Azure Load Balancer’s global tier is a cloud-native global network load balancing solution. With cross-region Load Balancer, customers can distribute traffic across multiple Azure regions with ultra-low latency and high performance. To better understand the use case of Azure’s cross-region Load Balancer, let’s dive deeper into a customer scenario. In this blog, we’ll learn about a customer, their use case, and how Azure Load Balancer came to the rescue.
Who can benefit from Azure Load Balancer?
This example customer is a software vendor in the automotive industry. Their current product offerings are cloud–based software, focused on helping vehicle dealerships manage all aspects of their business including sales leads, vehicles, and customer accounts. While it is a global company, most of its business is done in Europe, the United Kingdom (UK), and Asia Pacific regions. To support its global business, the customer utilizes a wide range of Azure services including virtual machines (VMs), a variety of platform as a service (PaaS) solutions, Load Balancer, and MySQL to help meet an ever-growing demand.
What are the current global load balancing solutions?
The customer is using domain name service (DNS)–based traffic distribution to direct traffic to multiple Azure regions. At each Azure region, they deploy regional Azure Load Balancers to distribute traffic across a set of virtual machines. However, if a region went down, they experienced downtime due to DNS caching. Although minimal, this was not a risk they could continue to take on as their business expanded globally.
What are the problems with the current solutions?
Since the customer’s solution is global, as traffic increased, they noticed high latency when requesting information from their endpoints across regions. For example, users located in Africa noticed high latency when they tried to request information. Often their requests were routed to an Azure region on another continent, which caused the high latency. Answering requests with low latency is a critical business requirement to ensure business continuity. As a result, they needed a solution that withstood regional failover, while simultaneously providing ultra-low latency with high performance.
How did Azure’s cross-region Load Balancer help?
Given that low latency is a requirement for the customer, a global layer 4 load balancer was a perfect solution to the problem. The customer deployed Azure’s cross-region Load Balancer, giving them a single unique globally anycast IP to load balance across their regional offices. With Azure’s cross-region Load Balancer, traffic is distributed to the closest region, ensuring low latency when using the service. For example, if a customer connected from Asia Pacific regions, traffic is automatically routed to the closest region, in this case Southeast Asia. The customer was able to add all their regional load balancers to the backend of the cross-region Load Balancer and thus improved latency without any additional downtime. Before the update was deployed across all regions, the customer verified that their metrics for data path availability and health probe status are 100 percent on both its cross-region Load Balancer and each regional Load Balancer.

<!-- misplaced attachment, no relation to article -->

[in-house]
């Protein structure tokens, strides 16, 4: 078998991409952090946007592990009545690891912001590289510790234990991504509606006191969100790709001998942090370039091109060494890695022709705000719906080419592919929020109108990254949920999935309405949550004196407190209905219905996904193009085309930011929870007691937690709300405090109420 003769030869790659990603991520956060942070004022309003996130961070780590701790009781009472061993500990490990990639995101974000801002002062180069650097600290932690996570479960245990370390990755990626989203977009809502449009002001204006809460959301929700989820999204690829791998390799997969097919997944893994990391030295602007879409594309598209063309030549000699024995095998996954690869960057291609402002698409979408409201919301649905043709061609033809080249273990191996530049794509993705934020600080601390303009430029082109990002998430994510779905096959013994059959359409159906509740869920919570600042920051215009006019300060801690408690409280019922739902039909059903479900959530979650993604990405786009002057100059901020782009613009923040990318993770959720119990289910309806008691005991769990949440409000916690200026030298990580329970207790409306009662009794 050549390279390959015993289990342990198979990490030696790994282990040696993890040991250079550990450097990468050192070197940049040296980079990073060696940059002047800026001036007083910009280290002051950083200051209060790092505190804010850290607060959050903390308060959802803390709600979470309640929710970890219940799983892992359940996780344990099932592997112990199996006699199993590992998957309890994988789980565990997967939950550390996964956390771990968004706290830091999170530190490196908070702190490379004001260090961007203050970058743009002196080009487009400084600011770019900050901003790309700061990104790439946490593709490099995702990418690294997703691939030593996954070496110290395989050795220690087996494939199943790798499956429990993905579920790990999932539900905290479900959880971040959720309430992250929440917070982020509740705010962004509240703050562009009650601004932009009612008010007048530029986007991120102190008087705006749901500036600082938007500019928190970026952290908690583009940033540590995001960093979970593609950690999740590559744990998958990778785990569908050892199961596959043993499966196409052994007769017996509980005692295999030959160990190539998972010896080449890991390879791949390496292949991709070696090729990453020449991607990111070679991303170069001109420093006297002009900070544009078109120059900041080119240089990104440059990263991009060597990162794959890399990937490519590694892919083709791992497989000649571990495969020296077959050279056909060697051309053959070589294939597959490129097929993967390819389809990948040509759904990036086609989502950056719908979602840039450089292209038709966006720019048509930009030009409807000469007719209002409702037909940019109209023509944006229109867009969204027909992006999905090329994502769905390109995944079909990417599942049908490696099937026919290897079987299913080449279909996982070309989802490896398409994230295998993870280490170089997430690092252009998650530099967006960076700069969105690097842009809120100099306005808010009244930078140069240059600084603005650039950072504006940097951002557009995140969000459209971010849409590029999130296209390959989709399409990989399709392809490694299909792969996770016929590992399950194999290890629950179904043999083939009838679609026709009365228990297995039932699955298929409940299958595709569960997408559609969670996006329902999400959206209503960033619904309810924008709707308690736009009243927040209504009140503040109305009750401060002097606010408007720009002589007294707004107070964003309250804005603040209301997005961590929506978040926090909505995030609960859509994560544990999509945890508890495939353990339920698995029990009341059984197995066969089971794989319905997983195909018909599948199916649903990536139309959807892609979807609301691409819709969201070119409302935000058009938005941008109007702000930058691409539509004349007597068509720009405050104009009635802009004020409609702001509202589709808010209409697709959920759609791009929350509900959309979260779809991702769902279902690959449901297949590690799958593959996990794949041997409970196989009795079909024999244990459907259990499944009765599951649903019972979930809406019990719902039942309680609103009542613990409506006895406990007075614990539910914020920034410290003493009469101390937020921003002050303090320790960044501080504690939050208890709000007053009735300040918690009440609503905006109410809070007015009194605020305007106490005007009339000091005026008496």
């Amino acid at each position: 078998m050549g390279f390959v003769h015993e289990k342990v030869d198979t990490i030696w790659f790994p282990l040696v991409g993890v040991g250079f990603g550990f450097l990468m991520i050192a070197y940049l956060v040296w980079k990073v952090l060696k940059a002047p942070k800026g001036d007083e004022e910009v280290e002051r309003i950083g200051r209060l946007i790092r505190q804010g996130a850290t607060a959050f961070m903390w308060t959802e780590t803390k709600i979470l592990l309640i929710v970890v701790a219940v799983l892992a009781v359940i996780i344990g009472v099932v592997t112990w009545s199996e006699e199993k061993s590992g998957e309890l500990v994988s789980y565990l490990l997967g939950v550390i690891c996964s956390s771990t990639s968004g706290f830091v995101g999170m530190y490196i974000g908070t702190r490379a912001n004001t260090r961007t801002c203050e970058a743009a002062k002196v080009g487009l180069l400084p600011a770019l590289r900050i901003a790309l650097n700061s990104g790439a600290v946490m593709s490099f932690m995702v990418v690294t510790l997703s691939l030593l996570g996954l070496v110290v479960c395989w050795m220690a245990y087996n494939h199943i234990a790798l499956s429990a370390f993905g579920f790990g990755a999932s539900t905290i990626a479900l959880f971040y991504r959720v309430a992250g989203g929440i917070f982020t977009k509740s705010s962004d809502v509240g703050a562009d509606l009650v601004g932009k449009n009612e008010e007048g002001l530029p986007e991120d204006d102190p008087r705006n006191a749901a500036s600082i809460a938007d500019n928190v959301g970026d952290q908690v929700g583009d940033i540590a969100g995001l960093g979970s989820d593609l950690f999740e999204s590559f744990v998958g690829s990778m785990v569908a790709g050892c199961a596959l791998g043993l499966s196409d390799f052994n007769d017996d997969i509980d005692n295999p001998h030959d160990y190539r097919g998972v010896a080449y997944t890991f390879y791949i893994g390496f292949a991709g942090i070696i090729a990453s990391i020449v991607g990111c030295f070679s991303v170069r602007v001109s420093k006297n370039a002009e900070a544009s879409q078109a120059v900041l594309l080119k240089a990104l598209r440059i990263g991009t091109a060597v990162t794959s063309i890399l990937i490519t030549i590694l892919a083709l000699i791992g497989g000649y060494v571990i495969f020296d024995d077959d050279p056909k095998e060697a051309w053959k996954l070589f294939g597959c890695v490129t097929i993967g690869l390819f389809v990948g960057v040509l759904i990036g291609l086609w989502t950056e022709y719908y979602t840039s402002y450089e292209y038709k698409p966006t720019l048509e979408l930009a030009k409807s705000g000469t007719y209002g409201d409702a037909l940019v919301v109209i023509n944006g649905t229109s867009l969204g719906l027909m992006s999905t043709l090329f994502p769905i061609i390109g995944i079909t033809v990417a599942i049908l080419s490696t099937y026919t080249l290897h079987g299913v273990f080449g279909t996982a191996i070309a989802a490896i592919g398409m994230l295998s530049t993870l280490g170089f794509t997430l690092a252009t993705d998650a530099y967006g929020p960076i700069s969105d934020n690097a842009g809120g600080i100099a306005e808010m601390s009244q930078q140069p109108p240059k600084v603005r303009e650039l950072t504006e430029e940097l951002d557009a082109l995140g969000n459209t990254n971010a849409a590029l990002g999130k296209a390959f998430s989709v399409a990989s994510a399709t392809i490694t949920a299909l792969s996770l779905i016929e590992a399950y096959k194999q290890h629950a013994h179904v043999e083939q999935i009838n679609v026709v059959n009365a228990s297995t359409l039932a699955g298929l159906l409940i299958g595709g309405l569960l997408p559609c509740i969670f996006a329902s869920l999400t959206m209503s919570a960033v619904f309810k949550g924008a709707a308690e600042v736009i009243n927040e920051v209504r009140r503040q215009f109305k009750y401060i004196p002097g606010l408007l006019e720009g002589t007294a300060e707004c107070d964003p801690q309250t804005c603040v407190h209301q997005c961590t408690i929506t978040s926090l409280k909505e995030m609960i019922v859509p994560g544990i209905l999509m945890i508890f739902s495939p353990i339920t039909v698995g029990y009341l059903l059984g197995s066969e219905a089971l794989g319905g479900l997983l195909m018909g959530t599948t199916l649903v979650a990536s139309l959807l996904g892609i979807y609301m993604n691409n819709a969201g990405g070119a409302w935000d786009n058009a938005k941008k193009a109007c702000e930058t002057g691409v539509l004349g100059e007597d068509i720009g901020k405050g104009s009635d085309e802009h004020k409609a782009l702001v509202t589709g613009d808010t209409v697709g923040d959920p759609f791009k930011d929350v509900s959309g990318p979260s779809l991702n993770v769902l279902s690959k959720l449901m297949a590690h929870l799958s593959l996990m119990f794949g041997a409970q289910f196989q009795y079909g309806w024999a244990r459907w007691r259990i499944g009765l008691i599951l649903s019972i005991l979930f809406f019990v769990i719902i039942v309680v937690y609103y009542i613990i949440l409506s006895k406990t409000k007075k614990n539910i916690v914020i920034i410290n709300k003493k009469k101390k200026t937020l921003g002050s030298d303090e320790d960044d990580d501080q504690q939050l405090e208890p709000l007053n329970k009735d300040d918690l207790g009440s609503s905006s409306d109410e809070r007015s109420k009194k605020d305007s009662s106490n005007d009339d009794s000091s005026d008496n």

After deploying cross-region Load Balancer, traffic is now distributed with ultra-low latency across regions. Since the cross-region Load Balancer is a network load balancer, only the TCP/UDP headers are quickly inspected instead of the entire packet. In addition, the cross-region Load Balancer will send traffic to the closest participating Azure region to a client. These benefits are seen by the customer who now sees traffic being served with lower latency than before.
Visit the Cross-region load balancer overview to learn more about Azure’s cross-region Load Balancer and how it can fit into your architecture.
Source: Azure Blog Feed